Bend the longer legs with the tweezers and solder them together.
Place the resistors like in the pic on the outer ring (the shorter legs) , solder the resistors to the LEDs and then cut the extra length of the leg with the nail clipper . Place a 3-4-5 mm shrinking tube at the LED-resistor area , and shrink it with your soldering iron ( that's how i do it ).
While the soldering iron is still hot , place your metal insert above the hole and gently push it down.
Then , solder the resistor legs one to each other. it should look nice like in my pic.
Step 7: Soldering 2
Place your battery contacts afterwards and bend their tail inwards . I lock the contacts in place melting the plastic around it with my soldering iron but you can glue them . Solder the negative pole of your batteries the outer ring . Solder one 5 cm wire to the inner ring , pull the wire trough the switch gap , and the other end solder it to the switch on\off . Another 5 cm wire to the positive pole, pull it trough the hole and then solder the other end to the switch. I recommend you should isolate your switch legs with shrinking tube , and that you should place one 5 mm shrinking tube on the wire from the inner ring and from the positive pole before soldering the wires to the switch . Mount the switch into place. Mount the top plate into place and glue it shut.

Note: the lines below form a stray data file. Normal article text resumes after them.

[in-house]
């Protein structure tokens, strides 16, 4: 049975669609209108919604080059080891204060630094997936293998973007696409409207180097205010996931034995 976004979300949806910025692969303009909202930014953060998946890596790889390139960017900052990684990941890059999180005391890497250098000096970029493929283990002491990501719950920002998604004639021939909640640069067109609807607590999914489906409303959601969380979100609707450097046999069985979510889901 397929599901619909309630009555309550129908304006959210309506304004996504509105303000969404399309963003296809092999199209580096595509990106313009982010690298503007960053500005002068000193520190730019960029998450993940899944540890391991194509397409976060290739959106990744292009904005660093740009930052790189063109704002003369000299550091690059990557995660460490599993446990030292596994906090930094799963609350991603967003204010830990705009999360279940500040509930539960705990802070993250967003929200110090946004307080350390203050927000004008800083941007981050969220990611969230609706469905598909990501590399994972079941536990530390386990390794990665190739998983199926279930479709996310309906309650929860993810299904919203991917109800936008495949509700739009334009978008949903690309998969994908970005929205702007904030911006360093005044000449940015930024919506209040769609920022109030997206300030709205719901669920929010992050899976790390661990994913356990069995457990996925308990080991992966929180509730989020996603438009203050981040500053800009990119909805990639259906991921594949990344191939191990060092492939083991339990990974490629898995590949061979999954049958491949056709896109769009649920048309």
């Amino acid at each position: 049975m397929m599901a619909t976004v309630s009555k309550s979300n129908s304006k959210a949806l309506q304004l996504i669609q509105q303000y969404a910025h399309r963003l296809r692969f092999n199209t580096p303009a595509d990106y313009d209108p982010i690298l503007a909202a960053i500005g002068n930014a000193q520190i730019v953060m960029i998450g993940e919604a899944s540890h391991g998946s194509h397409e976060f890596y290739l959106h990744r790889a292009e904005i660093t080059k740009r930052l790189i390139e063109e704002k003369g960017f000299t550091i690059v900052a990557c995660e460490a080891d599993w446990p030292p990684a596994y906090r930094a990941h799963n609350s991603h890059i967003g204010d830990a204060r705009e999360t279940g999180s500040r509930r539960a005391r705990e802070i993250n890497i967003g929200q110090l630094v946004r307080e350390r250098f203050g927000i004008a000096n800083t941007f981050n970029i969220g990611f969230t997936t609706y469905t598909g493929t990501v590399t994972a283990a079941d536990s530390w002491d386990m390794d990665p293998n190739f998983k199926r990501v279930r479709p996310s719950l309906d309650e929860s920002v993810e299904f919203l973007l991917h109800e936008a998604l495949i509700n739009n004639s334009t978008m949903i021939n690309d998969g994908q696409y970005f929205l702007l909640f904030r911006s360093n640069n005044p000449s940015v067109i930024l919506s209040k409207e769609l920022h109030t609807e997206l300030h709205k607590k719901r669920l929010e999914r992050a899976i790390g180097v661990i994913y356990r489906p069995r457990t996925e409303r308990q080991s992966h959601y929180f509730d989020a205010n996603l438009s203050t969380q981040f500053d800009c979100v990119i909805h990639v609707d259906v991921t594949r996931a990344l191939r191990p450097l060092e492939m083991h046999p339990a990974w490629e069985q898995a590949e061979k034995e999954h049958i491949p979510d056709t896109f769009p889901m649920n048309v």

Step 8: Finish
It's done. All you have to do now is get some batteries , place your battery cover and close it down with the M3 bolt.
If you have any questions , please send them to here : either firstname.lastname@example.org ( my gf ) , or email@example.com ( myself )
Step 9: Using the Vein Finder
You light it up , put it on the pacient's arm perpendicular to the vein's direction , find a good vein , flip it paralel to the veins and put your needle in that U gap . Simple as that.